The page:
||New Methodology for Blast-Resistant Glass is Designed to Reduce
Flying Shards From Explosions
Flying glass from bomb explosions in buildings is a palpable threat
in 2002. To reduce glass-related injuries, a task group of ASTM
glazing specialists are working with industry to develop standards
for blast-resistant window glazing.
The task group is working in ASTM Committee F12 on Security Systems and Equipment, whose scope includes the security
of property and life. The committee chairman, Scott Norville,
P.E., Ph.D., and its membership secretary, Ed Conrath, P.E., are
drafting two standards that will be reviewed by the committee.
Norville, who is drafting a standard design method for blast-resistant
glazing, is professor of Civil Engineering and director of the
Glass Research and Testing Laboratory at Texas Tech University,
Lubbock. Conrath, who is revising ASTM F 1642, Standard Test Method for Glazing and Glazing Systems Subject
to Air Blast Loadings, is a structural engineer in the Protective
Design Center of the U.S. Army Corps of Engineers, Omaha, Neb.
They described why the new methods are needed. A blast-resistant
glaze exists that can be placed on windows in a commercial building
that reduces hazard from glass fragmentation, said Conrath, who
has been working with Norville on blast-resistant glazing problems
since the middle 80s. But prior methodology addressed the load
force on windows from accidental explosion, not exploding bombs,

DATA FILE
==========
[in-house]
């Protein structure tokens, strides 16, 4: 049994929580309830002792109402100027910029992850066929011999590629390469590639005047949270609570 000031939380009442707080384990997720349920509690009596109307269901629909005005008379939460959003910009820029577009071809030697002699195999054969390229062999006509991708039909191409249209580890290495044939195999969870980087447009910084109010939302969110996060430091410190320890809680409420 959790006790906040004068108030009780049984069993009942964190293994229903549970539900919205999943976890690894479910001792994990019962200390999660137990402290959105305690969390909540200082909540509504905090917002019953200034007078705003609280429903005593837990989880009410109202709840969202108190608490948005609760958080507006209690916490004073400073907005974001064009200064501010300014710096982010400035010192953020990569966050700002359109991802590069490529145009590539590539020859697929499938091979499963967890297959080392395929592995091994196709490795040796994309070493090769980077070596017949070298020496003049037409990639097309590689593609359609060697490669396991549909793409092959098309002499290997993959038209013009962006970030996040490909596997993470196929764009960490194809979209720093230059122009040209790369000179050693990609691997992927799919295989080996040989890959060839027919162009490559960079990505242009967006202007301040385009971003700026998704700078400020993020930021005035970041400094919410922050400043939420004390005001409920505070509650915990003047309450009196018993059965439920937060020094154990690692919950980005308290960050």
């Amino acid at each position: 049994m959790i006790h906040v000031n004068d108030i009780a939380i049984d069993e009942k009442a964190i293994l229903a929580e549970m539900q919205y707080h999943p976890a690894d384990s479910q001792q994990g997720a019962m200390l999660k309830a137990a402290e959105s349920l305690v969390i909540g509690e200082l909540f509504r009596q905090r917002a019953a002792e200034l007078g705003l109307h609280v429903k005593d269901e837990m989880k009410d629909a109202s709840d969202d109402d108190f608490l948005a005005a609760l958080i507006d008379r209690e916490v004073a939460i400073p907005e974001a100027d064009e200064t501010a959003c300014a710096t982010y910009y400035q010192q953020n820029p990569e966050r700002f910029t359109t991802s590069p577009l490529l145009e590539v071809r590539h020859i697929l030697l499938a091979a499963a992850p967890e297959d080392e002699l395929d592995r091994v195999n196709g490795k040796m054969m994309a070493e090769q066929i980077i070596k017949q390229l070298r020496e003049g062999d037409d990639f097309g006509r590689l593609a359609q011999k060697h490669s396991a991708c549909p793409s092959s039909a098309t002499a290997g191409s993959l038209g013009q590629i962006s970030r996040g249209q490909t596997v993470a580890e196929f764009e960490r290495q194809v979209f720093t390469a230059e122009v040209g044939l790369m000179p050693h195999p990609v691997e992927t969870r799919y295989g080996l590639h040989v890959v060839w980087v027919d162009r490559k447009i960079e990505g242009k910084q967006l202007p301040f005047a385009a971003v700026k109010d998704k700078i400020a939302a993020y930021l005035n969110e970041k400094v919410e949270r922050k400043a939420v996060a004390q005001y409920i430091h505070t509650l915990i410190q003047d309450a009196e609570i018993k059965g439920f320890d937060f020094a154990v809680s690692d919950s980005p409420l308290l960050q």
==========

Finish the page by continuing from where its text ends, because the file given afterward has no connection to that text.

said Norville: The point back then wasnt so much terrorists
as it was accidental explosions.
Norville wrote several research papers on the Oklahoma City bombing,
as well on as glass-related injuries. The problem is, when the
bomb goes off, glass designed to resist wind loads with no consideration
beyond that, then tends to produce shards that injure and hurt
people, he said.
Committee F12 will propose both design and test standards for
ballot within ASTM. The committee includes representatives from
engineering firms that specialize in blast-resistant glazing and
other glass specialists. With their input, Norville is drafting
a method for the design of blast-resistant laminated glass. The
method will be based on data from his and Conraths paper, Considerations
for Blast-Resistant Glazing Design that appeared in the Journal
of Architectural Engineering (ASCE, September 2001).
The methodology uses a relationship between shard size and equivalent
wind loading on laminated glass. A structural sealant is applied
to the laminated glass and frame. Like a car windshield, the glass
can shatter but wont throw off pieces. The frame holds laminated
glass in place and the plastic laminate on the interior of the
glass holds glass shards to it and holds it together, explained
Conrath is drafting a revision of ASTM F 1642, Standard Test Method
for Glazing and Glazing Systems Subject to Air Blast Loadings.
The revision will explain a blast or shocktube test where users
record data and obtain results needed to meet safety requirements.
The pass-fail criteria in the existing test method will change.
Designers can use the new method to test blast-resistant glazing
against a design-threat bomb.
Individuals are welcomed to participate in the development of
these standards. For further technical information, contact Professor
Scott Norville, Ph.D., Department of Civil Engineering, Texas Tech University,
Lubbock, Texas (phone: 806/742-1930), or Edward J. Conrath, Protective Design Center, U.S. Army Corps of Engineers, Omaha,
Neb. (phone: 402/221-3152). Committee F12 meets April 16-17 in
Pittsburgh, Pa. For meeting or membership details, contact Jim Olshefsky, manager, ASTM technical committees (phone: 610/832-9714). //
Copyright 2002, ASTM